Now some residents fear a shakeup in the police department could make the crime problem even worse in Valley Stream and several other communities.
"My family is traumatized," the victim's sister said.
We're hiding the woman's identity because she fears for her family's safety.
She got a frantic call last week in the middle of the afternoon from her sister who was hiding in a closet in her house.
Three men, who police have now identified as Carl Brown, Johan Antney and Shakey Foster-Bey, had broken into her home in West Hempstead, and ransacked the place.
They made off with jewelry and cash.
"My sister, she can't sleep. She can't eat. It's a traumatizing situation. These guys basically stole our sense of security. We're not safe. You can't go to bed and feel you're at peace," the victim's sister said.
It's just one of many recent horrific stories of home invasion burglaries in Nassau County.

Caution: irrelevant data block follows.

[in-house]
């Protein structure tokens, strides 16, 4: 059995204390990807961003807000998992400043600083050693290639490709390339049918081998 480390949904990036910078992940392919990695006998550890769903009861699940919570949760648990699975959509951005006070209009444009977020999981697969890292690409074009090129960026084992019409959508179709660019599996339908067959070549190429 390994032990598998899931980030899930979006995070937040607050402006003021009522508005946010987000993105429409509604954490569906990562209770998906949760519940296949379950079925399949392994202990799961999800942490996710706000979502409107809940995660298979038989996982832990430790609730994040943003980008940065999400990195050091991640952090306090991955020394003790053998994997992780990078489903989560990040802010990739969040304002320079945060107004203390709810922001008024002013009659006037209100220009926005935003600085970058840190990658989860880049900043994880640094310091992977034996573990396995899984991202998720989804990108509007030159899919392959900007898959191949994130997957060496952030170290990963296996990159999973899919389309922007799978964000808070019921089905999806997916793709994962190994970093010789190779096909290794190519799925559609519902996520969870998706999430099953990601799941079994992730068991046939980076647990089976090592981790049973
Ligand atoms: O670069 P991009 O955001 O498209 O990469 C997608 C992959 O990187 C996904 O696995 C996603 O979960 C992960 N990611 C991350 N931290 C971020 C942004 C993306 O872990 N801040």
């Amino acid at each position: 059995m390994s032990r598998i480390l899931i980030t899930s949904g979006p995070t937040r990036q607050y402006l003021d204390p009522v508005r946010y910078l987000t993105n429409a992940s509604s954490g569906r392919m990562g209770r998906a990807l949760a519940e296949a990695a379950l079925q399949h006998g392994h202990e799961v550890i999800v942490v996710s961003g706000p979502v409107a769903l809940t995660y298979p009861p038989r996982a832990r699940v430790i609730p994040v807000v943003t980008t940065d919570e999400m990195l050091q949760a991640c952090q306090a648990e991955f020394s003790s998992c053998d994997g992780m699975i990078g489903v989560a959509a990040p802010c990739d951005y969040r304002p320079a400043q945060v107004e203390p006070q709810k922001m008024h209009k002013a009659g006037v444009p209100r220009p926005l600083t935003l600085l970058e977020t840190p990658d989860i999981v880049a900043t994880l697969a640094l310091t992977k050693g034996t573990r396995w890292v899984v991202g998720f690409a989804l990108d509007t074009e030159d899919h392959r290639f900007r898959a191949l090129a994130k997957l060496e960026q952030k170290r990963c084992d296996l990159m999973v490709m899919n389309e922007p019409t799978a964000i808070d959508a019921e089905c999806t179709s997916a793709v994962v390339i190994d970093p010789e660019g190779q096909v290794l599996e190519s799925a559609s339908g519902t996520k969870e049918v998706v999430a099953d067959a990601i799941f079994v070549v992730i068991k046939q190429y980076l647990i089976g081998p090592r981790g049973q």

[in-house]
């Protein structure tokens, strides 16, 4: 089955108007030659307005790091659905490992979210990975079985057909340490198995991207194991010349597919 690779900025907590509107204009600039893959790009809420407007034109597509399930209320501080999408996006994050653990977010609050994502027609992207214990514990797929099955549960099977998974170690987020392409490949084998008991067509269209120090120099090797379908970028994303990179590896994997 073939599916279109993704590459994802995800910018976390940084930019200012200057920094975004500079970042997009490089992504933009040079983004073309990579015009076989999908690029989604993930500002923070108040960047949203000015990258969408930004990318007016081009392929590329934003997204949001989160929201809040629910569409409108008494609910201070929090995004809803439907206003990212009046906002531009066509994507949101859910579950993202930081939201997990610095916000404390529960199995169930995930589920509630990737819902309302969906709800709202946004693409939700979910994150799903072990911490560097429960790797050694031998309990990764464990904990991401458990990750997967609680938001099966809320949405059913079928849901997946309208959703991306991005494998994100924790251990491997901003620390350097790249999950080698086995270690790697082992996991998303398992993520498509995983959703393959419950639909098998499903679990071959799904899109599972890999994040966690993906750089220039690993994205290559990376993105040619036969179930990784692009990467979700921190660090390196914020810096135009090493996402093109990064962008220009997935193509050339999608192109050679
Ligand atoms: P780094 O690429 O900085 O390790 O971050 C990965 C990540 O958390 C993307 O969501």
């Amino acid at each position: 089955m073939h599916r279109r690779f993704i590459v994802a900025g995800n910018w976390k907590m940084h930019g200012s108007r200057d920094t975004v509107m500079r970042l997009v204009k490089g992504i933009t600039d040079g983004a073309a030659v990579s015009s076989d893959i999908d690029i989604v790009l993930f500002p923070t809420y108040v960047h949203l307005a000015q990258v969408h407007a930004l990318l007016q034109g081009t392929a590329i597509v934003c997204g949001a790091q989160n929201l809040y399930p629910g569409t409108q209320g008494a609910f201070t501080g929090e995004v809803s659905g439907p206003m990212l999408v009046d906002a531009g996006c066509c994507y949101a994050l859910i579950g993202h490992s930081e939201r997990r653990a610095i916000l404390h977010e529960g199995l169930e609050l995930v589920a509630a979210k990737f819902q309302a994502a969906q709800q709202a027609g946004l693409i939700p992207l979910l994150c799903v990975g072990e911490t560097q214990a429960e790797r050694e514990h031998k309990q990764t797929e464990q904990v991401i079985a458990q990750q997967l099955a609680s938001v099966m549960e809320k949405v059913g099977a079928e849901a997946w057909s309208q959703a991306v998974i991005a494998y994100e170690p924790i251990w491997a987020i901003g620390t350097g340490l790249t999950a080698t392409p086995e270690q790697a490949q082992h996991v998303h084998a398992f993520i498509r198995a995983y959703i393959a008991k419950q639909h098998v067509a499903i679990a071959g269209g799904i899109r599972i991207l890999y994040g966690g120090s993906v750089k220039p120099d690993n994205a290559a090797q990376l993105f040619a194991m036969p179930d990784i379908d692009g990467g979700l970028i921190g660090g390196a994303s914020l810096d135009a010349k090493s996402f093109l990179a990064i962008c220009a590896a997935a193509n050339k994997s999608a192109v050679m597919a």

Police now confirm there's been a 69% increase in burglaries this year over last year.
A 111% increase in burglaries of homes.
It's become such a problem that you can just randomly run into people who have stories of being robbed.
Jay Alpert said his Manhasset home was burglarized recently.
"They used a bath-ram and batted down the door. Yeah. (You guys were home?) No we were not home," Alpert said.
"We know that this is not the time to be closing down precincts to be reducing police staffing," said James Carver, Nassau Police Union.
The numbers are renewing calls by local legislators and the Nassau Police Union to stop the closing of half of Nassau's Police precincts and turning them into community policing centers.
The union says already officers are being forced to cut corners and it's not going to help the burglary problem.
"Just a few weeks ago, what they did to try to curtail the burglary problem is they put a marked car in an area that they were burglaries and left it vacant. Just as a deterrent. That's not the way we do business out here," Carver said.
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